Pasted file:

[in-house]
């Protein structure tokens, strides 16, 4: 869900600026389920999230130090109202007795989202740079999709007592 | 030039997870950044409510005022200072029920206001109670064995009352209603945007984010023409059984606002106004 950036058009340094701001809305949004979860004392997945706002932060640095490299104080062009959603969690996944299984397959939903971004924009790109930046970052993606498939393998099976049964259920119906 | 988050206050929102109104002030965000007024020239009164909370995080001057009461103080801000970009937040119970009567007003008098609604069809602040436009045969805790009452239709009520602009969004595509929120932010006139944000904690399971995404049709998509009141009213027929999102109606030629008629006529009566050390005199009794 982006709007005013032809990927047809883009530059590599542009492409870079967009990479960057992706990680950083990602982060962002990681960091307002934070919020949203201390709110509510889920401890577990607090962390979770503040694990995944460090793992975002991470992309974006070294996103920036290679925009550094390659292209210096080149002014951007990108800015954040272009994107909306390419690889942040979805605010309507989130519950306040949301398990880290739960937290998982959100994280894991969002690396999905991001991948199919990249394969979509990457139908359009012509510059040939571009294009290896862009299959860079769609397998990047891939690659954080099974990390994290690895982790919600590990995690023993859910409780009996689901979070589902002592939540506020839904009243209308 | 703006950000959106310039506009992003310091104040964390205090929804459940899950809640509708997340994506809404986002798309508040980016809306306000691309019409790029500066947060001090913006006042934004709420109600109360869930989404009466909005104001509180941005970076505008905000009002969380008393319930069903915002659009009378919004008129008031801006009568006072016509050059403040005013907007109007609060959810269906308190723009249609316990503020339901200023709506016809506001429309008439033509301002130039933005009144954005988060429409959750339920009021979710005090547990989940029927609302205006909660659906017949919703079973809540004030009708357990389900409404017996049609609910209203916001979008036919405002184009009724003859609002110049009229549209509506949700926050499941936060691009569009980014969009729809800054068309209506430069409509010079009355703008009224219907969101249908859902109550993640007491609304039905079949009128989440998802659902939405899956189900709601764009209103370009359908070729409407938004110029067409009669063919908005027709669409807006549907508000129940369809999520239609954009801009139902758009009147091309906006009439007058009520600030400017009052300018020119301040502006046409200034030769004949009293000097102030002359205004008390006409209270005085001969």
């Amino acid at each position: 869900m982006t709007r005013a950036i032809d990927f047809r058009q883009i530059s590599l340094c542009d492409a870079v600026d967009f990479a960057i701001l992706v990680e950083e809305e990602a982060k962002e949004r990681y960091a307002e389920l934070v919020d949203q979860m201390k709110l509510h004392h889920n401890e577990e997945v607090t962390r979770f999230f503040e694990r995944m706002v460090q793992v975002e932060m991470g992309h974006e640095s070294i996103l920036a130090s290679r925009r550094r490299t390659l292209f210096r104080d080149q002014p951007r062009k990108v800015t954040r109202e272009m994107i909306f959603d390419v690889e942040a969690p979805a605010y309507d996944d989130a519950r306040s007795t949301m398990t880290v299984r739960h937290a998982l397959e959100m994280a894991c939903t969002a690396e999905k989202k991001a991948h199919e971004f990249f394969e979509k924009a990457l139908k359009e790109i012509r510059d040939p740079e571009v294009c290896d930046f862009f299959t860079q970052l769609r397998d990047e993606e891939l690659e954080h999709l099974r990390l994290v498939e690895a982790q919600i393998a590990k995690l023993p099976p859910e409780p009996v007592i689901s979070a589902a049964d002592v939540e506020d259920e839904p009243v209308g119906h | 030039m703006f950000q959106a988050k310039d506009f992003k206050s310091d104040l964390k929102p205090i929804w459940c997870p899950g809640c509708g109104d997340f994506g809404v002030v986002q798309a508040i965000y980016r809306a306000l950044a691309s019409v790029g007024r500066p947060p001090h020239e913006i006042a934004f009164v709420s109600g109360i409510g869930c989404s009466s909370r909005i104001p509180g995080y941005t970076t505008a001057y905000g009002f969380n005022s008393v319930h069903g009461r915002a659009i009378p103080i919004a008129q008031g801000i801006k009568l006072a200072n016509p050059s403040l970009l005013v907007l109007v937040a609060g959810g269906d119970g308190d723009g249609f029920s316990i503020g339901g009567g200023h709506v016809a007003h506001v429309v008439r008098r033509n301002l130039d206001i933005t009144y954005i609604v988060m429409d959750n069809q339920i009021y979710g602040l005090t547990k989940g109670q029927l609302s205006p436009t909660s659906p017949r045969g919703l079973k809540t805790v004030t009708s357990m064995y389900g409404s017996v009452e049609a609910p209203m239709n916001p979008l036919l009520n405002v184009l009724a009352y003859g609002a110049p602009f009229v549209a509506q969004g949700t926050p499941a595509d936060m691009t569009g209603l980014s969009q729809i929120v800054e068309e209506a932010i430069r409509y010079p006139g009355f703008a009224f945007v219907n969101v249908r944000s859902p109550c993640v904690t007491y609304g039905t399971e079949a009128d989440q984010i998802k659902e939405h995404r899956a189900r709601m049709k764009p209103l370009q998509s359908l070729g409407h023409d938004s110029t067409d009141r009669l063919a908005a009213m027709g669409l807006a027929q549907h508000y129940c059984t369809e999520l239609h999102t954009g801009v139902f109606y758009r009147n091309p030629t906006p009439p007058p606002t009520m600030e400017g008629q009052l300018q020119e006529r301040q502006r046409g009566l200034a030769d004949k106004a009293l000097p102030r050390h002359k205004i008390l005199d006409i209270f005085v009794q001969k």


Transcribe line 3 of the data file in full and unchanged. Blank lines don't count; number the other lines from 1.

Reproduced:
């Amino acid at each position: 869900m982006t709007r005013a950036i032809d990927f047809r058009q883009i530059s590599l340094c542009d492409a870079v600026d967009f990479a960057i701001l992706v990680e950083e809305e990602a982060k962002e949004r990681y960091a307002e389920l934070v919020d949203q979860m201390k709110l509510h004392h889920n401890e577990e997945v607090t962390r979770f999230f503040e694990r995944m706002v460090q793992v975002e932060m991470g992309h974006e640095s070294i996103l920036a130090s290679r925009r550094r490299t390659l292209f210096r104080d080149q002014p951007r062009k990108v800015t954040r109202e272009m994107i909306f959603d390419v690889e942040a969690p979805a605010y309507d996944d989130a519950r306040s007795t949301m398990t880290v299984r739960h937290a998982l397959e959100m994280a894991c939903t969002a690396e999905k989202k991001a991948h199919e971004f990249f394969e979509k924009a990457l139908k359009e790109i012509r510059d040939p740079e571009v294009c290896d930046f862009f299959t860079q970052l769609r397998d990047e993606e891939l690659e954080h999709l099974r990390l994290v498939e690895a982790q919600i393998a590990k995690l023993p099976p859910e409780p009996v007592i689901s979070a589902a049964d002592v939540e506020d259920e839904p009243v209308g119906h | 030039m703006f950000q959106a988050k310039d506009f992003k206050s310091d104040l964390k929102p205090i929804w459940c997870p899950g809640c509708g109104d997340f994506g809404v002030v986002q798309a508040i965000y980016r809306a306000l950044a691309s019409v790029g007024r500066p947060p001090h020239e913006i006042a934004f009164v709420s109600g109360i409510g869930c989404s009466s909370r909005i104001p509180g995080y941005t970076t505008a001057y905000g009002f969380n005022s008393v319930h069903g009461r915002a659009i009378p103080i919004a008129q008031g801000i801006k009568l006072a200072n016509p050059s403040l970009l005013v907007l109007v937040a609060g959810g269906d119970g308190d723009g249609f029920s316990i503020g339901g009567g200023h709506v016809a007003h506001v429309v008439r008098r033509n301002l130039d206001i933005t009144y954005i609604v988060m429409d959750n069809q339920i009021y979710g602040l005090t547990k989940g109670q029927l609302s205006p436009t909660s659906p017949r045969g919703l079973k809540t805790v004030t009708s357990m064995y389900g409404s017996v009452e049609a609910p209203m239709n916001p979008l036919l009520n405002v184009l009724a009352y003859g609002a110049p602009f009229v549209a509506q969004g949700t926050p499941a595509d936060m691009t569009g209603l980014s969009q729809i929120v800054e068309e209506a932010i430069r409509y010079p006139g009355f703008a009224f945007v219907n969101v249908r944000s859902p109550c993640v904690t007491y609304g039905t399971e079949a009128d989440q984010i998802k659902e939405h995404r899956a189900r709601m049709k764009p209103l370009q998509s359908l070729g409407h023409d938004s110029t067409d009141r009669l063919a908005a009213m027709g669409l807006a027929q549907h508000y129940c059984t369809e999520l239609h999102t954009g801009v139902f109606y758009r009147n091309p030629t906006p009439p007058p606002t009520m600030e400017g008629q009052l300018q020119e006529r301040q502006r046409g009566l200034a030769d004949k106004a009293l000097p102030r050390h002359k205004i008390l005199d006409i209270f005085v009794q001969k």